With almost 40 years of charitable activity, the American International League of Florence (AILO) has recently welcomed a new president, Blandina Steinhauslin. Steinhauslin granted The Florentine one of her first interviews since taking the new position, describing the reasons why she became involved in AILO and her hopes for the organisation’s future, including plans to expand the association and raise its public profile.
An internationally minded Florentine, Steinhauslin has spent her whole life in Florence and has always embraced the cosmopolitan mixture of cultures in the city: ‘That’s what makes Florence interesting and it’s a very lovely city, so I can’t complain!’
Trained as a geologist but with a passion and talent for textiles, she first worked in her field for a couple of years after graduation, then joined her father’s company, importing raw materials for the ceramic industry. Several years and four children later, Steinhauslin decided to focus on her family:
‘I wanted to be there for my children. It was time to be a mamma, a full-time mamma, and I have never regretted that decision, even though it was a lot of work. Sometimes I wonder how I managed the family, the children and the company … When you are young, though, you don’t think about it! You just do what you have to do.’
Steinhauslin’s involvement in AILO started gradually. Her interest in meeting people from different backgrounds was the reason she became an AILO member in the first place, and the result was countless new friendships. AILO has a way of bringing people together to work towards a common charitable cause. Part of moving in international circles is that people constantly come and go, but Steinhauslin finds this to be ‘very stimulating… You come into contact with people and then maybe they leave, but that doesn’t mean the relationship comes to an end. On the contrary, you should work harder to form friendships more quickly because the person might leave tomorrow … it’s a good life lesson.’
When the previous president asked Steinhauslin to take over in July 2014, she said, ‘The thought of becoming president of the association hadn’t crossed my mind … I didn’t think I would be capable. But after some thinking time, I thought maybe I could contribute something. In two years’ time, we will see if that’s the case.’ The hard work began in September: overseeing the budget, the organisation of new and returning members, and preparations for the annual Christmas Bazaar, which will be held on December 8, 2014.
From its small beginnings 40 years ago, the AILO Christmas Bazaar, the first of its type in Florence, has continued to grow, and it now stands in a class of its own. Among other things, it offers American-style foods such as brownies, hamburgers, jams and pickles, as well as a chance to socialise and spread some Christmas cheer.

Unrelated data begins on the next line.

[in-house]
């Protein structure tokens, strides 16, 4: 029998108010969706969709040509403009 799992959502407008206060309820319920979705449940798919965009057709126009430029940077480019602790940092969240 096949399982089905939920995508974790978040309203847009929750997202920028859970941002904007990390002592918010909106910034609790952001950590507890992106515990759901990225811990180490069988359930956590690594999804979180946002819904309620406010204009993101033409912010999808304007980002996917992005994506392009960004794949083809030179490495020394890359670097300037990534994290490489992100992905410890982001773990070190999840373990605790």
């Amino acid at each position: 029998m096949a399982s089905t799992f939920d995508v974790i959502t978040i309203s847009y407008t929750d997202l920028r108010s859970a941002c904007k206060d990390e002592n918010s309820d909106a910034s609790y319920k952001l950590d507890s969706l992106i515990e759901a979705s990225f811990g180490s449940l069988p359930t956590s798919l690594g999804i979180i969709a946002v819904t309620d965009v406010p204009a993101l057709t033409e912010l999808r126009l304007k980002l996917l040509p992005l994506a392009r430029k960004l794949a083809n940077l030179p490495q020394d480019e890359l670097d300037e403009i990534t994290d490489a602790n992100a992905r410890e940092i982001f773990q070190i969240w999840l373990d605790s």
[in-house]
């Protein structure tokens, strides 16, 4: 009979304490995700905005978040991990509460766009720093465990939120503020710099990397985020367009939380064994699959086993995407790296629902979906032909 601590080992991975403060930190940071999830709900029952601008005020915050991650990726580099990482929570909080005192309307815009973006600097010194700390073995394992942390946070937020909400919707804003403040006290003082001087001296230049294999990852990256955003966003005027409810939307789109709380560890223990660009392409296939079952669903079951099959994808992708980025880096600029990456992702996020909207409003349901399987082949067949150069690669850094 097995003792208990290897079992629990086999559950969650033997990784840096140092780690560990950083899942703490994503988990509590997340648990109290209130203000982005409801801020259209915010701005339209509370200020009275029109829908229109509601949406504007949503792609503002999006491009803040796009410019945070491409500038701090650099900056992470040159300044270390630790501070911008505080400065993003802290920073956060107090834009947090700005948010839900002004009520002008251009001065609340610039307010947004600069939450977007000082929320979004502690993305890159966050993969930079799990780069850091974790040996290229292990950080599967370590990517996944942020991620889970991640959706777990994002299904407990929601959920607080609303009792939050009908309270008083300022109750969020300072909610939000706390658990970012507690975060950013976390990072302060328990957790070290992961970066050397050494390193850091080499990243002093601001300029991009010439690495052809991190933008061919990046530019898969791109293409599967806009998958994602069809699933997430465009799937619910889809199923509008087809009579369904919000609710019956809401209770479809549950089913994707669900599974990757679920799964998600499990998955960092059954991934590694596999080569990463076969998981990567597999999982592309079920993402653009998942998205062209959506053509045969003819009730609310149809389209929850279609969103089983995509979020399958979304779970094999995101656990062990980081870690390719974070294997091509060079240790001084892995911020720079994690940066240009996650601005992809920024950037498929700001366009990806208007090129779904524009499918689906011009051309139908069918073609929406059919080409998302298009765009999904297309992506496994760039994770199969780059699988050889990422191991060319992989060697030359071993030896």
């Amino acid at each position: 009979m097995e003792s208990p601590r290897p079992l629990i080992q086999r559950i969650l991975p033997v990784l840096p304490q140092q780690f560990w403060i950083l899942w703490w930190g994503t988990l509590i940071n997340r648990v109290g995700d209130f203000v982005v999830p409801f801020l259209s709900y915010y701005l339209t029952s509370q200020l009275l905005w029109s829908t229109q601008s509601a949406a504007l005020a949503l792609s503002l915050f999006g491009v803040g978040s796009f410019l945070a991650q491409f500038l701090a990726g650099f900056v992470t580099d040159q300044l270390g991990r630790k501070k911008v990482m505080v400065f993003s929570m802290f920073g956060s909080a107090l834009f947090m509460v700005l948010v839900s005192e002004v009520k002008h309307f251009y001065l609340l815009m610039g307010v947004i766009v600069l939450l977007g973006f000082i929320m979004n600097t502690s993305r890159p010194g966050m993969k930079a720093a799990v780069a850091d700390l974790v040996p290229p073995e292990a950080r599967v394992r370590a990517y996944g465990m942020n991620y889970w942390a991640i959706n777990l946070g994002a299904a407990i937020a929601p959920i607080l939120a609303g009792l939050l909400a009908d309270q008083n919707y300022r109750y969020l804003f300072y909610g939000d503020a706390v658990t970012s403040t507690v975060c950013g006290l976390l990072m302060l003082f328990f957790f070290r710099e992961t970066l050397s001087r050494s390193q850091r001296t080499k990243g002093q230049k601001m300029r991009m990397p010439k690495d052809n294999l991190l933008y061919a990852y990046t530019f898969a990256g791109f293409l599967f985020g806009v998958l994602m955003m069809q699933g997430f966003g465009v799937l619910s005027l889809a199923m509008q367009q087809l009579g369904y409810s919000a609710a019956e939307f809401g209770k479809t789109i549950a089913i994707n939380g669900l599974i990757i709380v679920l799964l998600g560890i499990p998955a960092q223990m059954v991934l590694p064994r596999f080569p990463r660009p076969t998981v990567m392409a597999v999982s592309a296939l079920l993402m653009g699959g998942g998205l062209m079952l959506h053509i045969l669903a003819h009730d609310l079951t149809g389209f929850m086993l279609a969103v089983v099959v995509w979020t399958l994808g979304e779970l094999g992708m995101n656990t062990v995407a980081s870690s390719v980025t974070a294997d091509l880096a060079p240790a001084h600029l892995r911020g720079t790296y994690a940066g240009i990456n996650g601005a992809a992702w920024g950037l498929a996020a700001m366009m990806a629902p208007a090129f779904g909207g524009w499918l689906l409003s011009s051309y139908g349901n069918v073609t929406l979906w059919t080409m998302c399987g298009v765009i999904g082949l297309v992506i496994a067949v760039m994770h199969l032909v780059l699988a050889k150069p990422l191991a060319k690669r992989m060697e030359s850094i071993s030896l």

All the proceeds from the Christmas Bazaar support AILO’s charitable mission, Steinhauslin explained. ‘Charities apply to our committee with a project, and after brief presentations all the members vote. The number of charities that benefit from our fund-raising efforts depends on how much money is raised at the Christmas Bazaar.’
As she looks beyond the Bazaar and toward the work ahead, Steinhauslin said that improving AILO’s online presence and internal communication are at the top of her to-do list. For example, a blog is in the making, to which all the members will be encouraged to contribute so the public is better informed about the association’s projects. Commenting on improving AILO’s ‘brand,’ Steinhauslin explained, ‘We want to add to what we already have. We need more visibility and hope to expand the society, without losing sight of our mission, for which we are well known.’
Another of Steinhauslin’s goals is to spread the idea of volunteerism, a key aspect of AILO but a notion and practice that is far from the norm in Italy—and is even viewed with suspicion: ‘Sometimes institutions don’t open their doors to us! I hope that, bit by bit, the mindset will change. We have to persevere. After all, when you give, you get back.’ It is not all an uphill battle, however. As part of the larger Federation of American Women’s Clubs Overseas, AILO may be small but it is powerful. AILO was awarded the Marzocco from the City of Florence in recognition of its good work, which benefits some 10 to 15 charities each year.
The AILO Christmas Bazaar will be held on December 8 from 10am to 5pm at Le Pagliere (ex Scuderie Reali), in viale Machiavelli 24. For more information, see www.ailoflorence.org.
Best bar for an aperitivo?
Gilli in piazza della Repubblica: inside or outside, the atmosphere is engaging.
Favourite restaurant in Florence?
Gusta Osteria in piazza Santo Spirito
One place in Florence that makes you happy or inspires you.
The Fondazione Lisio, one of the few remaining places where hand velvet and brocade are still woven.
The biggest difference between Italians and Americans?
How different can they be now that Italians eat hamburgers and Americans eat pasta?
Favourite coffee shop in Florence?
I don’t drink coffee; I drink tea at La via del tè in piazza Ghiberti.
Favourite Florentine, past or present?
My four children.
Favourite view of Florence?
From Sesto, roof of the Excelsior, at sunset. An almost 360° view over Florence, breathtaking.
What would you ask the mayor of Florence, Dario Nardella, over a cup of coffee?
Will you come to AILO’s Christmas party?